Smart speakers featuring voice assistants were the stars of last year's CES. At this year's show, attendees are seeing the spread of voice assistants to smart TVs, either via a smart speaker, a microphone-enabled remote control or even mics embedded in the TV itself.
We chatted with Shalini Govil-Pai, senior director of product management for Android TV, about the battle over both smart TV operating systems as well as how voice-controlled TV could soon become more the norm than the exception.
First, how big a purchase factor is the type of OS a smart TV has?
The OS itself has not been a big driving factor to date. Does it come with Google Assistant? Does it come with Netflix and YouTube? Those are the questions people ask. What are the consistent set of features you get when you buy a TV?
Recently things have started changing, where there has been a little bit more focus [on OS] from a variety of players. Google [is] focusing more on what the OS story is, because that automatically rings, that if I have this OS I actually get certain other things that come with it. It’s not clear to me how it's going to play out, to be honest. I think some of this is going to shake out in the next year or two.
What reaction are you getting from consumers about having a computer-like OS on their TV?
What we hear from our consumers and intelligence we've gathered over the last year through a tremendous amount of market research is, hey, we thought OTT would make our life simpler — but it’s not. The data we have says that people are spending 40 minutes just to find what they want to watch. Google's strength is in search and discovery. So how do we bring that strength of ours to the TV, to help people find content they want to watch? With Android Pie, we are making it even easier for users to set up their device and search for content.
How important is voice control as a feature on a TV?
The goal of Android TV is to provide a simple, frictionless experience to users. Voice control by the Google Assistant has and will continue to play a major role in enabling this. Assistant delivers on all the direct TV controls mentioned — volume, channel change, content search and start/stop/pause a show — and can also control-smart home [functions] like temperature and lighting to set the ambience, and manage the user’s agenda, share recent news updates, lead an exercise or workout routine, order snacks, access a recipe, and more. Situated in the center of your home, Android TV devices are well-positioned to serve as the central control point for smart home devices.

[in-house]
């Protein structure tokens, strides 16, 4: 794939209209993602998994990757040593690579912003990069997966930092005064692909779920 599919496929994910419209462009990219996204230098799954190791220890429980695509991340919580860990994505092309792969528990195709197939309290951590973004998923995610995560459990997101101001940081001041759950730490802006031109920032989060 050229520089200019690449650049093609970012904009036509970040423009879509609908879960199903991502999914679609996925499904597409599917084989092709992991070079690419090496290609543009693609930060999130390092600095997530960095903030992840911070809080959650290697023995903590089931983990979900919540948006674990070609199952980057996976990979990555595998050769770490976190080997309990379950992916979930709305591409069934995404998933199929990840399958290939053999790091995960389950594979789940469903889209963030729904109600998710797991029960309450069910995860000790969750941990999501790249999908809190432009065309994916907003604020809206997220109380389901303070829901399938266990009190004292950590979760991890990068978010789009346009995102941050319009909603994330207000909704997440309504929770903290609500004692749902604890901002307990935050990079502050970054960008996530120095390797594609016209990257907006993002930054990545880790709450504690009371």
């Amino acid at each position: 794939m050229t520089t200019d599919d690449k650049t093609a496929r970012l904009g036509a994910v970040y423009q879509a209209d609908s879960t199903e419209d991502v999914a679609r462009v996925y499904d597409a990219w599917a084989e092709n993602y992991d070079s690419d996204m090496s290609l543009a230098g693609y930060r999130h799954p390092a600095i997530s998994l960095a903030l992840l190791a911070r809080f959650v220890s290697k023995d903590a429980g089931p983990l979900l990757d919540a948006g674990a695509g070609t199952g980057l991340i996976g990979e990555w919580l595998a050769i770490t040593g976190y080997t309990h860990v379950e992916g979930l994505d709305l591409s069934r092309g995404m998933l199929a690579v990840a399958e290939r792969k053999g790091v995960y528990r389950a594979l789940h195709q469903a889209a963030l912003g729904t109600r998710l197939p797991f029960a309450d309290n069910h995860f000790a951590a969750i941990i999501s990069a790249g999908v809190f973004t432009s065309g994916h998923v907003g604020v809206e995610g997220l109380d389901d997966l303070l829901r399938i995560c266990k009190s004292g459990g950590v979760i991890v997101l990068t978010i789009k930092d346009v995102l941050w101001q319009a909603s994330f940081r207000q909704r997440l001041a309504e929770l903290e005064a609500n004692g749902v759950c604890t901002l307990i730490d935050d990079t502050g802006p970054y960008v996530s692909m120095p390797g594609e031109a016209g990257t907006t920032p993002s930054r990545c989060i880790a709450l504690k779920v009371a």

Moving forward, we want Assistant to be part and parcel of every Android TV release. That is what consumers are asking for and that is what we are leaning on. Every single one of our partners see this and want it. We are aligned here — that voice is an important component of the home.
Android TV is on Sony TVs in the U.S., but other major TV brands are already aligned with other smart TV platforms. How do you plan to grow Android TV?
This week at CES, our partners launching Android TV devices include Sony, Hisense, Philips, TCL, Skyworth, Xiaomi, Haier, Changhong, JVC and Toshiba.
Operators are [a] big area we're focusing on — we have more than 120 partners who are operators. As they see their consumers coming online wanting more and more OTT, what Android TV does is provide the best of both worlds — it helps them retain their live TV business while at the same time offering over-the-top. That's really helping them insure their market share as their consumers' tastes and preferences change.
We [also] are definitely looking at [the media streamer] market segment as well. [Editor's Note: The Xiaomi Mi Box S is a media streamer that runs Android TV.] OTT boxes provide a much faster way to get to market, and people are also willing to change them faster, so they follow a little more of a mobile model in comparison. So, yes, there's a lot of growth happening there.